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Publication numberUS3700302 A
Publication typeGrant
Publication dateOct 24, 1972
Filing dateMay 27, 1971
Priority dateMay 27, 1971
Publication numberUS 3700302 A, US 3700302A, US-A-3700302, US3700302 A, US3700302A
InventorsWindell N Mohon, Alfred H Rodemann
Original AssigneeUs Navy
Export CitationBiBTeX, EndNote, RefMan
External Links: USPTO, USPTO Assignment, Espacenet
Vacuum film holder for holograms
US 3700302 A
Abstract
A movement proof film holder for making holograms is made by forming a vacuum chamber between the walls of two darkened open-ended concentric cylinders. The perforated walls of the inner cylinder are sealed by a layer of photographic film covering its inner surface. A vacuum is generated in the chamber to hold the film securely. A pair of similar cylinders made of transparent materials is used to hold the hologram for read-out.
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Description  (OCR text may contain errors)

United Sta Mohon et al.

VACUUM FILM HOLDER FOR HOLOGRAMS [451 Oct. 24, 1972 OTHER PUBLICATIONS Jeong, 57 J. Opt. Soc y AM, 1396-1398(11/1967).

[72] Inventors: Windell N. Mohon, Winter Park; Al- Supertzi et al.. 56 J. Opt. Soc y AM, 524- 525,

fred H. Rodemann, Maitland, both (4/1966). of Fla.

. l Primary Examiner-David Schonberg [73] Asslgnee s i z Assistant Examiner-Robert L. Sherman Attorney-Richard S. Sciascia, John W. Pease and W John F. Miller [22] Filed: May 27, 1971 211 Appl. No.: 147,558 [57] ABSIRACT A movement proof film holder for making holograms is made by forming a vacuum chamber between the walls of two d k d oper ended concentric cylin- Fie'ld 355/2 104 ders. The perforated walls of the inner cylinder are 1 f sealed by a layer of photographic film covering its inner surface. A vacuum is generated in the chamber to hold the film securely. A pair of similar cylinders [56] References Cited made of transparent materials is used to hold the holo- UNITED STATES PATENTS gram for read-Out.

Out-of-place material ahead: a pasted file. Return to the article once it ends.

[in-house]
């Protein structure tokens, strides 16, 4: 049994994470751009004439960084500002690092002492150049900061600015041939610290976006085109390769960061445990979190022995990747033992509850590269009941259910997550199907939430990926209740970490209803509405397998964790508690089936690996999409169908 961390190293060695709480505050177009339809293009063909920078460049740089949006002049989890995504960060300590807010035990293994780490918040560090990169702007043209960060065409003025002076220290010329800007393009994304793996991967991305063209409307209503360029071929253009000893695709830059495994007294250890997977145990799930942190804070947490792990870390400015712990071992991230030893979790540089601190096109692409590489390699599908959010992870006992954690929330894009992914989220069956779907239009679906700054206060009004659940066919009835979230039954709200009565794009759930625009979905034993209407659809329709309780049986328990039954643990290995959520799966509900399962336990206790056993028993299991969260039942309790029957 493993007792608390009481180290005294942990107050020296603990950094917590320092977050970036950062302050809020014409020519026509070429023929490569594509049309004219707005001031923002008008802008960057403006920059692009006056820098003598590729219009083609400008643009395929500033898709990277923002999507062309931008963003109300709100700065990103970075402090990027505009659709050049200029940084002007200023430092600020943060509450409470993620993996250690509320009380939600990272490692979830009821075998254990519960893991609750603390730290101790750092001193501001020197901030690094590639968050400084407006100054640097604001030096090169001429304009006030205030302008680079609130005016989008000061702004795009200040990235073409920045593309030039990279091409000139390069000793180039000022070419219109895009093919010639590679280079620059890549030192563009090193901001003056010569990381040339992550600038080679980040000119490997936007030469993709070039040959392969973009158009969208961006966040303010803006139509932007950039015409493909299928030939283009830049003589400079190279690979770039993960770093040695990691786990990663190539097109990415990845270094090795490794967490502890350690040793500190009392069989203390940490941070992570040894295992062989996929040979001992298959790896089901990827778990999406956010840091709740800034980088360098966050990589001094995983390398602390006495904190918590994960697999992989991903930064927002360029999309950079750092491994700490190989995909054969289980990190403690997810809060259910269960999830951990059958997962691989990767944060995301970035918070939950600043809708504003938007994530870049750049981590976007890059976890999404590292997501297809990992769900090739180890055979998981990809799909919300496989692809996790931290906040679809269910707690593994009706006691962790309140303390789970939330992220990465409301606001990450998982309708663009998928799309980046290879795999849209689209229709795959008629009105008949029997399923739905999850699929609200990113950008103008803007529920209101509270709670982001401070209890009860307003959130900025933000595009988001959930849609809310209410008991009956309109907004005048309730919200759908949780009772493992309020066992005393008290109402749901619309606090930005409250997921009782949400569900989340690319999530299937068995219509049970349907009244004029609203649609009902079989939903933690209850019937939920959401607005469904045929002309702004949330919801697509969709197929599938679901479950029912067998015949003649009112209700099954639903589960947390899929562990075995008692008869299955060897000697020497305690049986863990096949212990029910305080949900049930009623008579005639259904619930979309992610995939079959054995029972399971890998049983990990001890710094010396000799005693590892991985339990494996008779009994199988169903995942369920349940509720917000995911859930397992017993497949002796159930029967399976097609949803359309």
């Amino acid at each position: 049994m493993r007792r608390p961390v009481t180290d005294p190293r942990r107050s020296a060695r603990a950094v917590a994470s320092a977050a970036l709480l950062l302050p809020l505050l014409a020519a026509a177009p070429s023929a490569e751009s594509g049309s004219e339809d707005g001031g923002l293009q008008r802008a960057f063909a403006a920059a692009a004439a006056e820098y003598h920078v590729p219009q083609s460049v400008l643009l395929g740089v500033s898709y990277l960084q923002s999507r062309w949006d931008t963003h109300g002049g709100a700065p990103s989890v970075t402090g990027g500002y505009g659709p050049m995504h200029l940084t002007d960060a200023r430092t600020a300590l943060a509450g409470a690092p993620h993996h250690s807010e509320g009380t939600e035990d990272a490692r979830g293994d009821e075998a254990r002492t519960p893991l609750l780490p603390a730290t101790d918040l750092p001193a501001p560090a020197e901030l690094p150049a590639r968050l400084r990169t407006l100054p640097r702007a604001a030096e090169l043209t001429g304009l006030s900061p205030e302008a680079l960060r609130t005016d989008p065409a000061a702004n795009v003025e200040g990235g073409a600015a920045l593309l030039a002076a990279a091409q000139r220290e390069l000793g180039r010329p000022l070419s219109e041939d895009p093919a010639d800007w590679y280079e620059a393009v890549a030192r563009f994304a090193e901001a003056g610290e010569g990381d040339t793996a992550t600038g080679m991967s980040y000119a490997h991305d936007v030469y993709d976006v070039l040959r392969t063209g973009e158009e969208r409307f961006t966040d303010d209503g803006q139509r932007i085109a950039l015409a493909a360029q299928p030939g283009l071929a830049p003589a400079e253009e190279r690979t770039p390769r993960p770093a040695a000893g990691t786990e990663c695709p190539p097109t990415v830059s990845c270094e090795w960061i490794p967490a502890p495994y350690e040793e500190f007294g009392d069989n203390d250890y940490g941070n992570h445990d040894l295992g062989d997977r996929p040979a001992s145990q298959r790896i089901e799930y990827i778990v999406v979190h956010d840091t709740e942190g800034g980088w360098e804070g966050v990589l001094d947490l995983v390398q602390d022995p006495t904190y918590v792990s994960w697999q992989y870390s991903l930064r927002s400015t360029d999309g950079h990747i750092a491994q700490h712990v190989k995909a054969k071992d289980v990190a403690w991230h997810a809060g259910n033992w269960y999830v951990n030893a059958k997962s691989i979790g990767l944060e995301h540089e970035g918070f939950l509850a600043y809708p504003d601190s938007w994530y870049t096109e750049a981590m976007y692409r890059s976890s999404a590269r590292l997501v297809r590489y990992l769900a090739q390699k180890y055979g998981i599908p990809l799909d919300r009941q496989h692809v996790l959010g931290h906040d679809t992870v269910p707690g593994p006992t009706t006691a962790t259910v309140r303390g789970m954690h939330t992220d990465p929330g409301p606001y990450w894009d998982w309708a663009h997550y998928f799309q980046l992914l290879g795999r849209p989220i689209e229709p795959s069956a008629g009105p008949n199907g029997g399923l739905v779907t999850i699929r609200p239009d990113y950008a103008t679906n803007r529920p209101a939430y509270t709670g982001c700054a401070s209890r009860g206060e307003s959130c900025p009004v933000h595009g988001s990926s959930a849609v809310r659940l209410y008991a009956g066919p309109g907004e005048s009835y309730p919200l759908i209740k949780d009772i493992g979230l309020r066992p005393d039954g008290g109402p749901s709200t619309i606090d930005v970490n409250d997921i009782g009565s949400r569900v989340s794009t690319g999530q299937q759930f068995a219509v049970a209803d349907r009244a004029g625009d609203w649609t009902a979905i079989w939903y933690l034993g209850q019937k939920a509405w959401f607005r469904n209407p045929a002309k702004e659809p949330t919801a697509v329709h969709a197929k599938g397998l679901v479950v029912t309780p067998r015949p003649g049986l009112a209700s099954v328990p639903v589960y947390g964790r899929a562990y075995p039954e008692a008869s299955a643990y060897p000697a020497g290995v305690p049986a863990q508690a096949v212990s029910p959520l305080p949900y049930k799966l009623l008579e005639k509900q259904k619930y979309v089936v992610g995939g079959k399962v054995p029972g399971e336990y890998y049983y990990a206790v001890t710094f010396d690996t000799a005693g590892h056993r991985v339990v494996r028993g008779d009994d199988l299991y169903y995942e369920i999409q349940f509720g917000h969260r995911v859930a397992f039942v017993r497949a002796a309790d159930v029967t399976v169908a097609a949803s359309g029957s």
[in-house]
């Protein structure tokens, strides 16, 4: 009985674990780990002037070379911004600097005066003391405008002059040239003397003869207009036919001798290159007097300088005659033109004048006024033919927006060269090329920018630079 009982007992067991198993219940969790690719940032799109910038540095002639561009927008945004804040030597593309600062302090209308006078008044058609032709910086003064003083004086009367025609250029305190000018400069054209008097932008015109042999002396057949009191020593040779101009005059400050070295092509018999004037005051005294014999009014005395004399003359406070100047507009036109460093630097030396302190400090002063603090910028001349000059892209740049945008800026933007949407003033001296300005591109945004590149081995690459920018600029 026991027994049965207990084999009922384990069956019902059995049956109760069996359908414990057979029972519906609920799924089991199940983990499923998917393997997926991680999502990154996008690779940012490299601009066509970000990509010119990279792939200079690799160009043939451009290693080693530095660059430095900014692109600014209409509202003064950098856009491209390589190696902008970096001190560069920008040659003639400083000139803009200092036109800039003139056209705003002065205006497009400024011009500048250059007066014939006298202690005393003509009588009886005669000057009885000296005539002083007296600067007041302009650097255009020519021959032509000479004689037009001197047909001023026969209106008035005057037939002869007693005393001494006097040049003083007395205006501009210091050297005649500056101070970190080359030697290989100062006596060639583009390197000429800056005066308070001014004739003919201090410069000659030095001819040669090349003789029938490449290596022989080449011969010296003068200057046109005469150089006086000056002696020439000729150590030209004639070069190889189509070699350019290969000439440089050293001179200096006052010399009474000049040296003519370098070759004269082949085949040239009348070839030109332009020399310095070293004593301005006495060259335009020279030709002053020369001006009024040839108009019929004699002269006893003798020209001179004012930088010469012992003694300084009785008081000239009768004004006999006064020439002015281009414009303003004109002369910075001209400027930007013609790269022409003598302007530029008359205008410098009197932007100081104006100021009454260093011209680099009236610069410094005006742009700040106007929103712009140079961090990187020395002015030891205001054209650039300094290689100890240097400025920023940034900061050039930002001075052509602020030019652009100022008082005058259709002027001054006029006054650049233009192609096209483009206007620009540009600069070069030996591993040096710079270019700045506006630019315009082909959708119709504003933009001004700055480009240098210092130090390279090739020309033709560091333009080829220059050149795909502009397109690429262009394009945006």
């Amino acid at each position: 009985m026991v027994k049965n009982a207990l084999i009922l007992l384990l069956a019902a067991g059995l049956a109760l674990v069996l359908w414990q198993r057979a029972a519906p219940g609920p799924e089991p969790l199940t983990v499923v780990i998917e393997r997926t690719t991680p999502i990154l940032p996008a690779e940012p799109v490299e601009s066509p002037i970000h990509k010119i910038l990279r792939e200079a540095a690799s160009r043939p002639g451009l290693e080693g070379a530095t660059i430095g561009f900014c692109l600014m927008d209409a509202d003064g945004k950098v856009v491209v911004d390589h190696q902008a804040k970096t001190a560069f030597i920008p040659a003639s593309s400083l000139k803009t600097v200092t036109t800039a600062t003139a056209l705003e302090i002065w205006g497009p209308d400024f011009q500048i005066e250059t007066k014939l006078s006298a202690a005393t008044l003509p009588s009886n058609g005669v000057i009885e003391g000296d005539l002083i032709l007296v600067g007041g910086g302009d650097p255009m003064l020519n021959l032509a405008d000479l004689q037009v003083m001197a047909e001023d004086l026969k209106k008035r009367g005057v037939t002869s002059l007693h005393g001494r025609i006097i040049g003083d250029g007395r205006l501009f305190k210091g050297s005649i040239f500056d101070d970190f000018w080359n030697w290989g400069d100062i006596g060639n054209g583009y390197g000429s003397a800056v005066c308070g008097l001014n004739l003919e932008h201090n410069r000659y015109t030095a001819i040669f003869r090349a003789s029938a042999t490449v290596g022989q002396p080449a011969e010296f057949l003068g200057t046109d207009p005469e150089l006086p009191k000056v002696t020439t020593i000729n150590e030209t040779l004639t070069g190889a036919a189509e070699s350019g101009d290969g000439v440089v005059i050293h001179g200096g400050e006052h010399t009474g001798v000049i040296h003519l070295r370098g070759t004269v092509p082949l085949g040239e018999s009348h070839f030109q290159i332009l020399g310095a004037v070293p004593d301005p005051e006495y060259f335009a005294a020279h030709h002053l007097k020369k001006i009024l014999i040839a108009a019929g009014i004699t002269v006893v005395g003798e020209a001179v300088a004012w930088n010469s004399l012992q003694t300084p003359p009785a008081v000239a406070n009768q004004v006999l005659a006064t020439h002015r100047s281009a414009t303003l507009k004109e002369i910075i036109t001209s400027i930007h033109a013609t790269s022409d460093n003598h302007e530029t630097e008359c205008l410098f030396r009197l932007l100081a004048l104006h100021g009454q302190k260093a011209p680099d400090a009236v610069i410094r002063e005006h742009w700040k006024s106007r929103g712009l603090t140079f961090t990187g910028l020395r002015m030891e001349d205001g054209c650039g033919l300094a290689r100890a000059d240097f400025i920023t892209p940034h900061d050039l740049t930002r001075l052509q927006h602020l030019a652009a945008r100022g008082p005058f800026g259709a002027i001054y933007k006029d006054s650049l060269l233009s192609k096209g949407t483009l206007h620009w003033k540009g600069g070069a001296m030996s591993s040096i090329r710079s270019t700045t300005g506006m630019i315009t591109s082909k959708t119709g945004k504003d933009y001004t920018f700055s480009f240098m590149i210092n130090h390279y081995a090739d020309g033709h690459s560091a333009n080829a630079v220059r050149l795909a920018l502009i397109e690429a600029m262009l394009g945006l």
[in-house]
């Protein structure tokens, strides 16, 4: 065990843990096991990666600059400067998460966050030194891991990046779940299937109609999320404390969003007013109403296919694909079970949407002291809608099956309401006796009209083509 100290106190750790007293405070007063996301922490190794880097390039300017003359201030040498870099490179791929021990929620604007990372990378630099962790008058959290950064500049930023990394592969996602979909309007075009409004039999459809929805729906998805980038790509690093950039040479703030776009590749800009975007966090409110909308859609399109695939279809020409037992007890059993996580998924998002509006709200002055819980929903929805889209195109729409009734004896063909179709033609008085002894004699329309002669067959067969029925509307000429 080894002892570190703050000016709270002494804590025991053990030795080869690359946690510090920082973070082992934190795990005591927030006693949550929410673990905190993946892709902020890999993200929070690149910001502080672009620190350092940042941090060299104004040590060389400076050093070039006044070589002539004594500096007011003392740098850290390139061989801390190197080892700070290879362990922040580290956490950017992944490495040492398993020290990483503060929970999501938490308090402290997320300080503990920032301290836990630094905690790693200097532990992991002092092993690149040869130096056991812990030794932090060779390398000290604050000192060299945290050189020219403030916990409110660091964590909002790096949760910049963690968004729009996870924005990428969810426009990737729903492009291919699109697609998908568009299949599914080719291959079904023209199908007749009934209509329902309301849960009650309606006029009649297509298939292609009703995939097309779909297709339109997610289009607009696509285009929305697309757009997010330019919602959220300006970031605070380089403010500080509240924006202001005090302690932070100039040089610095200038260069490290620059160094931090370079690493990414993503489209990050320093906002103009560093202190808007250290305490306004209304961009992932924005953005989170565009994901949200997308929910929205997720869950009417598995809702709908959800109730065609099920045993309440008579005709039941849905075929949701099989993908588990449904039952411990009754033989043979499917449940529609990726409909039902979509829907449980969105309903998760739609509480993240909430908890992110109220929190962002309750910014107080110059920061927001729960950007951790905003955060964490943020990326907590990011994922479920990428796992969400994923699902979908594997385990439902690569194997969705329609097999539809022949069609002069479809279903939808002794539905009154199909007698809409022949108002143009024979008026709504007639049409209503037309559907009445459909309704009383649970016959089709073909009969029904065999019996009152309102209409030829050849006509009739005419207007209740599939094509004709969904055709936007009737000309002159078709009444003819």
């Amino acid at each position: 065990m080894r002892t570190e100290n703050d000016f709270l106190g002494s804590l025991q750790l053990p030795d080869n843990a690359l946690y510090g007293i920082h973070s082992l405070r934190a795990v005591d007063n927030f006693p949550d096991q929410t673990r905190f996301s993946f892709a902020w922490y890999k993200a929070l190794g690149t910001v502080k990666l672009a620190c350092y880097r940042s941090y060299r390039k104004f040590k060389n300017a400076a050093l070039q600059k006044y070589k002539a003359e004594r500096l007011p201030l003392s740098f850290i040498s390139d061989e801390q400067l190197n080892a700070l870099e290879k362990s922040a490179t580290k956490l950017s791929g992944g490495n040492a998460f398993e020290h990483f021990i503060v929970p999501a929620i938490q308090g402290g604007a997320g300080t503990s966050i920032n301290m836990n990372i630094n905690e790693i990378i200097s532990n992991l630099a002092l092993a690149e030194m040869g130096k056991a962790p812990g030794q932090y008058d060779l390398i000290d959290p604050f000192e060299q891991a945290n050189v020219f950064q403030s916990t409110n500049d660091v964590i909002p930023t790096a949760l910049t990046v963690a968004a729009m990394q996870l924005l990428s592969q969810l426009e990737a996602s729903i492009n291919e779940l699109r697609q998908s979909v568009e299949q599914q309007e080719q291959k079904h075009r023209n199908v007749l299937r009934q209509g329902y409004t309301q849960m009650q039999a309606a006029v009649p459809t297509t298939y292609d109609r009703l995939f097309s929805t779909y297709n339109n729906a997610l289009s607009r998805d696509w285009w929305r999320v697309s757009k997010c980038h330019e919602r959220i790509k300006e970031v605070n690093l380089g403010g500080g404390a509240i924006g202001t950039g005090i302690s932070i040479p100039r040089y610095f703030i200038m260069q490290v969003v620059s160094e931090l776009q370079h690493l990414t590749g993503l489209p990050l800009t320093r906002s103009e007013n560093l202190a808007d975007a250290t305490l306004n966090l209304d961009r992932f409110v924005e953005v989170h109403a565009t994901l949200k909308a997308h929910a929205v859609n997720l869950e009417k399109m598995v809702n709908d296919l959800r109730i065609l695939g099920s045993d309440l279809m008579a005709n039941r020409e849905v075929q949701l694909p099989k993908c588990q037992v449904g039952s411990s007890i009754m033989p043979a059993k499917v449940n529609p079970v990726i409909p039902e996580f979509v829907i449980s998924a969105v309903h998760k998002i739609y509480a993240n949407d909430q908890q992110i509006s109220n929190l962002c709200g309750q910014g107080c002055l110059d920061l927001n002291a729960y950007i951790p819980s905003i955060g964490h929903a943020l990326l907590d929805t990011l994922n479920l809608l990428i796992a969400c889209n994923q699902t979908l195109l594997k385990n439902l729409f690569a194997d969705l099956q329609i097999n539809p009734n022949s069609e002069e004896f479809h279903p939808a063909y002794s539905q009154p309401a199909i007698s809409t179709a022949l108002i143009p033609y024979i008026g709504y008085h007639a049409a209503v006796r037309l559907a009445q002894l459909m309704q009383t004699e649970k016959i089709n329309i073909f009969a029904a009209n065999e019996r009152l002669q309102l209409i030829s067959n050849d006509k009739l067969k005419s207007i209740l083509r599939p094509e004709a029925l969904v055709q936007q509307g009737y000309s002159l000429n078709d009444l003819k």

1,945,481 1/1934 Dilkes ..355/73 1 Claim, 4 Drawing Figures FILM HOLDER Al E I I I l I I I I I I I LENS OBJECT 32 36 I SUPPORT MEANS LASER 38 3o 1 I I l l I I I I I Patented Oct. 24, 1972 3,100,302

2 SheetsSheet 1 I2 O RING FIG. I

VACUUM OUTER CONNECTOR CYL'NDER VACUUM 2 I BOLT CHAMBER 4 I0 I O O O o O O I O O o O O O INNER 8 o o I o o o (ZIYLINDER /0 o o o o o FILM l4 0 O O O O 0 I6 0 o o o o o H 7 l \1 l\\\\\\ L\\\\ \Y I\\ I\\\ \\1 l O Il'lllllllIIIIIIIIIIIIIIIIllllllIIllIIIIIIllllllllllllllIIIIIIIIIIIII 6 II: A

FIG. 2

INVENTORS W/NDELL. N MOHON ALFRED H. RODEMANN BYW AGENT I ATTORNEY Patented Oct. 24, 1972 3,700,302

2 Sheets-Sheet? FILM HOLDER M E II II I! II [I ll LgNs OBJECT 3 36 g SUPPORT L SE MEANS so 38 1] II I! I! [I II I 34 %1 FIG. 3